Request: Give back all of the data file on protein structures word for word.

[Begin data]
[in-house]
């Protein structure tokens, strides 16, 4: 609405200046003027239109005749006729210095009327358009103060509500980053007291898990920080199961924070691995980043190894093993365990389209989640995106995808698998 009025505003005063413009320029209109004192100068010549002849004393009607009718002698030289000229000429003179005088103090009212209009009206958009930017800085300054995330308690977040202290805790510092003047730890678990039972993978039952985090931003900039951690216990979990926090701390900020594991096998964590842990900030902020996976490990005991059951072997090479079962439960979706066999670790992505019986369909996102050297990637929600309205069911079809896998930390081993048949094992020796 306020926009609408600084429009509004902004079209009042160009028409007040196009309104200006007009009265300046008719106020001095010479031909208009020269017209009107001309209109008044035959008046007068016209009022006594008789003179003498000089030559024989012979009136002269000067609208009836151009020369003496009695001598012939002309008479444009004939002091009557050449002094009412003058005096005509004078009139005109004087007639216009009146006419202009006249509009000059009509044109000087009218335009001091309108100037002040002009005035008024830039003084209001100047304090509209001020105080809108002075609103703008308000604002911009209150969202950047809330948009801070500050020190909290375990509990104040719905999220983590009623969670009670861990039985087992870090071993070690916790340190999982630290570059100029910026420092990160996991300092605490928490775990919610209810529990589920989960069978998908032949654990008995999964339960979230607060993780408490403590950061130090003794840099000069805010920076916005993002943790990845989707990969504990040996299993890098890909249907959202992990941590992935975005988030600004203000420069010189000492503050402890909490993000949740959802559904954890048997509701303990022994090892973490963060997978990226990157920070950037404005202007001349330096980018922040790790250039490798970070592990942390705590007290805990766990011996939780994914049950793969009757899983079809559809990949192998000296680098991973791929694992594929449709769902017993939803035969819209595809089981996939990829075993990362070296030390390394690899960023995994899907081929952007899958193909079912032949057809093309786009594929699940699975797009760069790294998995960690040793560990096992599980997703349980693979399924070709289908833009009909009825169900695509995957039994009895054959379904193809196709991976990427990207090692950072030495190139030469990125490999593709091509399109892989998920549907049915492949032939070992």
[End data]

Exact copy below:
[in-house]
């Protein structure tokens, strides 16, 4: 609405200046003027239109005749006729210095009327358009103060509500980053007291898990920080199961924070691995980043190894093993365990389209989640995106995808698998 009025505003005063413009320029209109004192100068010549002849004393009607009718002698030289000229000429003179005088103090009212209009009206958009930017800085300054995330308690977040202290805790510092003047730890678990039972993978039952985090931003900039951690216990979990926090701390900020594991096998964590842990900030902020996976490990005991059951072997090479079962439960979706066999670790992505019986369909996102050297990637929600309205069911079809896998930390081993048949094992020796 306020926009609408600084429009509004902004079209009042160009028409007040196009309104200006007009009265300046008719106020001095010479031909208009020269017209009107001309209109008044035959008046007068016209009022006594008789003179003498000089030559024989012979009136002269000067609208009836151009020369003496009695001598012939002309008479444009004939002091009557050449002094009412003058005096005509004078009139005109004087007639216009009146006419202009006249509009000059009509044109000087009218335009001091309108100037002040002009005035008024830039003084209001100047304090509209001020105080809108002075609103703008308000604002911009209150969202950047809330948009801070500050020190909290375990509990104040719905999220983590009623969670009670861990039985087992870090071993070690916790340190999982630290570059100029910026420092990160996991300092605490928490775990919610209810529990589920989960069978998908032949654990008995999964339960979230607060993780408490403590950061130090003794840099000069805010920076916005993002943790990845989707990969504990040996299993890098890909249907959202992990941590992935975005988030600004203000420069010189000492503050402890909490993000949740959802559904954890048997509701303990022994090892973490963060997978990226990157920070950037404005202007001349330096980018922040790790250039490798970070592990942390705590007290805990766990011996939780994914049950793969009757899983079809559809990949192998000296680098991973791929694992594929449709769902017993939803035969819209595809089981996939990829075993990362070296030390390394690899960023995994899907081929952007899958193909079912032949057809093309786009594929699940699975797009760069790294998995960690040793560990096992599980997703349980693979399924070709289908833009009909009825169900695509995957039994009895054959379904193809196709991976990427990207090692950072030495190139030469990125490999593709091509399109892989998920549907049915492949032939070992």